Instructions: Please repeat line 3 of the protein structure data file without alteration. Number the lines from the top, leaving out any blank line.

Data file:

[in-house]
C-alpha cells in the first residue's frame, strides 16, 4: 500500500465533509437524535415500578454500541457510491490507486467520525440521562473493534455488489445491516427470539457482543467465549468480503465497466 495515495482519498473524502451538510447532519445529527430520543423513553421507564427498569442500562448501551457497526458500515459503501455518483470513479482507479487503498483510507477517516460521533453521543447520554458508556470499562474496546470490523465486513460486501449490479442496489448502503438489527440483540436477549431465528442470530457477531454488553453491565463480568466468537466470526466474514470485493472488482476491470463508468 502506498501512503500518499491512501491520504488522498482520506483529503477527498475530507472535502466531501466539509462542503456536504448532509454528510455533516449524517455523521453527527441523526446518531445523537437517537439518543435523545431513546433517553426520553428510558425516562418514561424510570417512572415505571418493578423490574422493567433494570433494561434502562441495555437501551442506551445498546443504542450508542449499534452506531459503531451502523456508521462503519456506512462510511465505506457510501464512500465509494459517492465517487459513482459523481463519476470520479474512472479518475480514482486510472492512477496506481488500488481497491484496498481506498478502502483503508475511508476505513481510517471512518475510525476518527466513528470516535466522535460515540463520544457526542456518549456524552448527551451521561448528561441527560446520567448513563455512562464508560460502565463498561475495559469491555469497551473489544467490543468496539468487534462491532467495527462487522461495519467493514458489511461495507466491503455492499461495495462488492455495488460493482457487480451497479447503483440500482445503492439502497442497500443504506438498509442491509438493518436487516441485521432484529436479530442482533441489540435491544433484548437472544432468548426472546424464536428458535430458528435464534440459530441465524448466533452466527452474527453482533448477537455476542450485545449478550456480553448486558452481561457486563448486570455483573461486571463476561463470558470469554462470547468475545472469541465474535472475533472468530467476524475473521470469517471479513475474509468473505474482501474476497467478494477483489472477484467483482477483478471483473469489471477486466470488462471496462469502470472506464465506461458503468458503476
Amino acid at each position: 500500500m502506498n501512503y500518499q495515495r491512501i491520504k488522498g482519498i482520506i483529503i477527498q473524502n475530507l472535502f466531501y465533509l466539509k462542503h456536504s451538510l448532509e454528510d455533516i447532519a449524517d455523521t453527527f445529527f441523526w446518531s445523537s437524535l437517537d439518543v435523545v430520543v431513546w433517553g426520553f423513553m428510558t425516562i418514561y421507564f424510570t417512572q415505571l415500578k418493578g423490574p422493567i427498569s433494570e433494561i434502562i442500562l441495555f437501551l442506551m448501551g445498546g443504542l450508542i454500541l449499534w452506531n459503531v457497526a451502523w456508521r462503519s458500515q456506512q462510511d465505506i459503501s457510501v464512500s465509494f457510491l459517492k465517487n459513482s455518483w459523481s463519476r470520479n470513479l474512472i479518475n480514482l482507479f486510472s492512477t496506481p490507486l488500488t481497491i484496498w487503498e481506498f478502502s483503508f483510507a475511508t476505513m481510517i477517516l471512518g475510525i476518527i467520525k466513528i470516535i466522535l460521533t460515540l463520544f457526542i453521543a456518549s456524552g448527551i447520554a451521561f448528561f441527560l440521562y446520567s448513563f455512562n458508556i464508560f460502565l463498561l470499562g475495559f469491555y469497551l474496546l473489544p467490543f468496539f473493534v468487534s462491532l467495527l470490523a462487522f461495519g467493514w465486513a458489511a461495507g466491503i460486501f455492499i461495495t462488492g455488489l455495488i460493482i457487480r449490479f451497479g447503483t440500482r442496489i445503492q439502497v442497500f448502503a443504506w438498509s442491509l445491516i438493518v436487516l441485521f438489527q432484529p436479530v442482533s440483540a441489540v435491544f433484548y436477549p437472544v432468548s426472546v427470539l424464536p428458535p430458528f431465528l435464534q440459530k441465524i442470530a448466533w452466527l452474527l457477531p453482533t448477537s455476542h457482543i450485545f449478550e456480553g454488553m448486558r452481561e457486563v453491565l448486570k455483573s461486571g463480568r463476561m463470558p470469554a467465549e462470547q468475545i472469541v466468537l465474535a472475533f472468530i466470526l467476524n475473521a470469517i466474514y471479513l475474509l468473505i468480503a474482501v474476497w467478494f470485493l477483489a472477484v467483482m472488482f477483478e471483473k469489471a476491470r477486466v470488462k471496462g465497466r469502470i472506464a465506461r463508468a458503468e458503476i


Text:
Amino acid at each position: 500500500m502506498n501512503y500518499q495515495r491512501i491520504k488522498g482519498i482520506i483529503i477527498q473524502n475530507l472535502f466531501y465533509l466539509k462542503h456536504s451538510l448532509e454528510d455533516i447532519a449524517d455523521t453527527f445529527f441523526w446518531s445523537s437524535l437517537d439518543v435523545v430520543v431513546w433517553g426520553f423513553m428510558t425516562i418514561y421507564f424510570t417512572q415505571l415500578k418493578g423490574p422493567i427498569s433494570e433494561i434502562i442500562l441495555f437501551l442506551m448501551g445498546g443504542l450508542i454500541l449499534w452506531n459503531v457497526a451502523w456508521r462503519s458500515q456506512q462510511d465505506i459503501s457510501v464512500s465509494f457510491l459517492k465517487n459513482s455518483w459523481s463519476r470520479n470513479l474512472i479518475n480514482l482507479f486510472s492512477t496506481p490507486l488500488t481497491i484496498w487503498e481506498f478502502s483503508f483510507a475511508t476505513m481510517i477517516l471512518g475510525i476518527i467520525k466513528i470516535i466522535l460521533t460515540l463520544f457526542i453521543a456518549s456524552g448527551i447520554a451521561f448528561f441527560l440521562y446520567s448513563f455512562n458508556i464508560f460502565l463498561l470499562g475495559f469491555y469497551l474496546l473489544p467490543f468496539f473493534v468487534s462491532l467495527l470490523a462487522f461495519g467493514w465486513a458489511a461495507g466491503i460486501f455492499i461495495t462488492g455488489l455495488i460493482i457487480r449490479f451497479g447503483t440500482r442496489i445503492q439502497v442497500f448502503a443504506w438498509s442491509l445491516i438493518v436487516l441485521f438489527q432484529p436479530v442482533s440483540a441489540v435491544f433484548y436477549p437472544v432468548s426472546v427470539l424464536p428458535p430458528f431465528l435464534q440459530k441465524i442470530a448466533w452466527l452474527l457477531p453482533t448477537s455476542h457482543i450485545f449478550e456480553g454488553m448486558r452481561e457486563v453491565l448486570k455483573s461486571g463480568r463476561m463470558p470469554a467465549e462470547q468475545i472469541v466468537l465474535a472475533f472468530i466470526l467476524n475473521a470469517i466474514y471479513l475474509l468473505i468480503a474482501v474476497w467478494f470485493l477483489a472477484v467483482m472488482f477483478e471483473k469489471a476491470r477486466v470488462k471496462g465497466r469502470i472506464a465506461r463508468a458503468e458503476i